The irrigation techniques developed by Mesopotamians were magnificent, allowing them to increase agriculture production, maximizing the land cultivated. However, overexploitation of land and water resources for agriculture affected the environment. Canal branches and flood protection structures built to reduce or avoid flood
Fig. 2.17 Schematic layout of an agricultural complex in middle Euphrates. (Adapted from Buccellati, 1990, p. 163, Fig. 1)
Surges intensified silt deposition. Also, over-irrigation brought salts into the surface soil, becoming infertile. The above problems affected settlement patterns, land-use and sociopolitical control (Walters 1970; Jacobsen and Adams, 1958) and they are reflected in the literature, as mentioned in Tablet II of Atra-Hasis epic: ‘.. .the black fields became white, / the broad plain was choked with salt...’ (Lambert and Millard, 1999).
Given the topographic and climatic features of Mesopotamia, part of the salt is absorbed by colloidal clay particles and part is washed down into the water table, which has a very limited capability of moving them away, facilitating salt accumulation in the water table. According to Jacobsen and Adams (1958), “ancient control of the water table was based only on avoidance of overirrigation and on the practice of weed-fallow in alternate years”.
Existing records establish that three major events associated with salinization have taken place in antiquity in a time span of almost four millennia, from 2400 B. C. to 1200 A. D. (Jacobsen and Adams, 1958). The gravest was the first, which happened in southern Mesopotamia between 2400 and 1700 B. C., and originated from conflict related to the use and control of water in irrigation channels fed by the Euphrates between Umma and Girsu. Both cities had been involved in a long dispute over a fertile border district watered by the Euphrates. Umma, located upstream controlled the water supply to the Lagash region (whose capital was Girsu). At some point of the conflict, one of the Girsu’s rulers decided to build a large canal to bring water from the Tigris in order to be independent of the limited water delivered from the Euphrates. Although the canal could supply enough water to the region without interference from Umma, it increased seepage and flooding in addition to overirrigation, favouring conditions for soil salinization. Jacobsen and Adams (1958) stated that ‘by 1700 B. C. this canal had become large and important enough to be called simply “the Tigris”, and it was supplying a large region west of Girsu that formerly had been watered only by the Euphrates’.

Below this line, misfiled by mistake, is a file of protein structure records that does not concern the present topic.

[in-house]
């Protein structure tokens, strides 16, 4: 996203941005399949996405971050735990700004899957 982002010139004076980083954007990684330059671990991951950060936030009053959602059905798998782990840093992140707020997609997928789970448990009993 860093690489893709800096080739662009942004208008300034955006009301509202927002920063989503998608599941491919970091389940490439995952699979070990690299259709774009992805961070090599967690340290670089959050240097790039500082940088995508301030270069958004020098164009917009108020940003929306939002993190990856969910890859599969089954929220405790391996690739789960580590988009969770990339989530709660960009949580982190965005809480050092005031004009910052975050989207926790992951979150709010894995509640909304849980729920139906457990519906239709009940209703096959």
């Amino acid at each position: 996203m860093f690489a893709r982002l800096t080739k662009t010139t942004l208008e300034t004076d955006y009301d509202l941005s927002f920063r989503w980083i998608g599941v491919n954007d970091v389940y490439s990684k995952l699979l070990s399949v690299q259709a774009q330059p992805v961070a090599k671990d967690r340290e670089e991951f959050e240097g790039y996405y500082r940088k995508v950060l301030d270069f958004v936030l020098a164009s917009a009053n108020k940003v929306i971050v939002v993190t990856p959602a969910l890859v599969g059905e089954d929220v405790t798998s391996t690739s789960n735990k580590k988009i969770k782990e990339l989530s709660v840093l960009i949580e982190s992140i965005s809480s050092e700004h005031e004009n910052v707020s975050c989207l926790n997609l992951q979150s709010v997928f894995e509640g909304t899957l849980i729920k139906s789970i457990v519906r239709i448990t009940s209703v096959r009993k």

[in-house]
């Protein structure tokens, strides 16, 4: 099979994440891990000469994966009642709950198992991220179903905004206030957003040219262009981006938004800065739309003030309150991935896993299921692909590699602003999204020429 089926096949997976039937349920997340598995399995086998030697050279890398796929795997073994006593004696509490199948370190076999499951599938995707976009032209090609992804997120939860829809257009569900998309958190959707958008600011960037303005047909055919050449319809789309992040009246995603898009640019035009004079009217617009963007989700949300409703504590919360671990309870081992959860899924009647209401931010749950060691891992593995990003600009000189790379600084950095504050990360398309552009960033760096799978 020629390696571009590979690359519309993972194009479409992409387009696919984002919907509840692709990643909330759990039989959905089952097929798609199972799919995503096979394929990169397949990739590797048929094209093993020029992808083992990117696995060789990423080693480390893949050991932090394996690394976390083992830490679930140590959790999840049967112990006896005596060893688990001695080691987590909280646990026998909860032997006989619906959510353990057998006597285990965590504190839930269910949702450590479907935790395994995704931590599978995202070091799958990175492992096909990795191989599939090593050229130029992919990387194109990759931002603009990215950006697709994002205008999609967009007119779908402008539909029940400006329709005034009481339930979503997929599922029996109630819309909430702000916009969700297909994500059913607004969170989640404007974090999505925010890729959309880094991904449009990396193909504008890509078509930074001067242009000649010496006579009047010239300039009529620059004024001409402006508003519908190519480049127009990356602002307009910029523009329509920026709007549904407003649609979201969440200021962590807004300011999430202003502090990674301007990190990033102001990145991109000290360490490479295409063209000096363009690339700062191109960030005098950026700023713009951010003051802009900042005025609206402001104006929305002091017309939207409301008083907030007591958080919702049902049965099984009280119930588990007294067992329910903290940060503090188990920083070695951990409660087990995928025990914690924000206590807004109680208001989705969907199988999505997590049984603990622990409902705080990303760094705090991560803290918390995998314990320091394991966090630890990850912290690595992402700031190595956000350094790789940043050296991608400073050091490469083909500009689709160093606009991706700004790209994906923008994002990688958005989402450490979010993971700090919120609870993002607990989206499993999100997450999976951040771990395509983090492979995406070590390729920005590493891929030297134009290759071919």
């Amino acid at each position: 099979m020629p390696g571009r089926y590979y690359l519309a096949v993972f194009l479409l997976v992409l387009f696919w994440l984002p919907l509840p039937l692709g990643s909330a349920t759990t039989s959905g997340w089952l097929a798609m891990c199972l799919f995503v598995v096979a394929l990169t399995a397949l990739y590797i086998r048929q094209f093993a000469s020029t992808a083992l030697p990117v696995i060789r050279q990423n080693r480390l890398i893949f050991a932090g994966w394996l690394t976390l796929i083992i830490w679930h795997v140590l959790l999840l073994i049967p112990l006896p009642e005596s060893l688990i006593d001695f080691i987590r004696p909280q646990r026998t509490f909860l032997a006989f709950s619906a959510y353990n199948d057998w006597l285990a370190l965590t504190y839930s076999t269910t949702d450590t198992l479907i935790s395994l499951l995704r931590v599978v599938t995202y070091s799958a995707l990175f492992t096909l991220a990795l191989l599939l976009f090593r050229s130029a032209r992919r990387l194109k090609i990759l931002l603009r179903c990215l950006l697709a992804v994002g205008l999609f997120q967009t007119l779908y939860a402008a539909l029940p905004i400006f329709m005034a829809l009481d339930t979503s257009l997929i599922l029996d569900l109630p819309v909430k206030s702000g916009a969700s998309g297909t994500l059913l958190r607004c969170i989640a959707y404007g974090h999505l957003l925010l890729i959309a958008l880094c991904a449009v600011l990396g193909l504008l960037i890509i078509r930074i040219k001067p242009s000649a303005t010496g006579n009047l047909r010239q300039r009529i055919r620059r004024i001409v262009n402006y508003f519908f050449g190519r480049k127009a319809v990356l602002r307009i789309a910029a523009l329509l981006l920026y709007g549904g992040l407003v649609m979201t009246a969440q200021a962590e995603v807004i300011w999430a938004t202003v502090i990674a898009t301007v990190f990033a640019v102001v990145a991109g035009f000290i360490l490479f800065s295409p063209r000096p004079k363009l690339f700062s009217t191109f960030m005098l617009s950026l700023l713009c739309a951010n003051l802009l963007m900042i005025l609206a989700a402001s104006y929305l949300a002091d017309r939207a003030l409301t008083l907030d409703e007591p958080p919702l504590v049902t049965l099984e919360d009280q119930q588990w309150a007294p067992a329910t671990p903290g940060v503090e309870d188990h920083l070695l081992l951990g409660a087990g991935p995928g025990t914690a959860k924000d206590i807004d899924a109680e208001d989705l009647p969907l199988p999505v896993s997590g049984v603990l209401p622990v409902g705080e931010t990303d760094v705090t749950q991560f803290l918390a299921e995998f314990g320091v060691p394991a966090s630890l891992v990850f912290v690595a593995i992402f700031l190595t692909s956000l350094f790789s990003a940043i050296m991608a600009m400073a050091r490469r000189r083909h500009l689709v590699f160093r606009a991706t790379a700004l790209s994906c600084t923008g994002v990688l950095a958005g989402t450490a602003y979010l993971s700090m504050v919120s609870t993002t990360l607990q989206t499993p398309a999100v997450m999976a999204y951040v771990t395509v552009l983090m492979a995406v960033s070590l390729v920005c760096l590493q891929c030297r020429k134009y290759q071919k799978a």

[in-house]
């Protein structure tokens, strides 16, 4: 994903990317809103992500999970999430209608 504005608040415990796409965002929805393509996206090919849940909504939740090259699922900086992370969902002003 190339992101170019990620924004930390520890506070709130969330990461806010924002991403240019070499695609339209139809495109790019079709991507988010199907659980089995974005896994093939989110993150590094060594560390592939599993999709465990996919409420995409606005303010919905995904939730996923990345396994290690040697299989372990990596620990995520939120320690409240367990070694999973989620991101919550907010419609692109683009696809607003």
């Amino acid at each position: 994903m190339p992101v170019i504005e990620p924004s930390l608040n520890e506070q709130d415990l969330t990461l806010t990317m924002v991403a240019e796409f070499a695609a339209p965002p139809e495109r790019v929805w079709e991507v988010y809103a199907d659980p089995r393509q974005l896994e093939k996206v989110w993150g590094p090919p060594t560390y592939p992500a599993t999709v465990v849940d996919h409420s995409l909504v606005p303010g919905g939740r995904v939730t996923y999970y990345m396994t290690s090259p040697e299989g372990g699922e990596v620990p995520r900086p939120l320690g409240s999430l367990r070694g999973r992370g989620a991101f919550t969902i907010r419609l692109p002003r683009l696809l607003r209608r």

The resulting salinization due to such a large canalization projects, including dams and other related facilities are present until nowadays, covering the complete region.
To handle soil salinization people replaced wheat by more salt tolerant crops. Thus, Jacobsen and Adams (1958) indicate that about 3500 B. C., the same proportion of wheat and barley were cultivated in southern Mesopotamia. Because barley is more salt tolerant, one thousand years later, it accounted for 83% of the crop. About 2100 B. C., barley accounted for more than 98%, and by 1799 B. C., the cultivation of wheat ‘had been abandoned completely in the southern part of the alluvium’. The same decline of barley yield took place. At about 2400 B. C., the average yield was 2537 lt/ha. In 2100 B. C., it had diminished to 1460, and by about 1700 B. C., ‘had shrunk to an average of only 897 lt/ha’.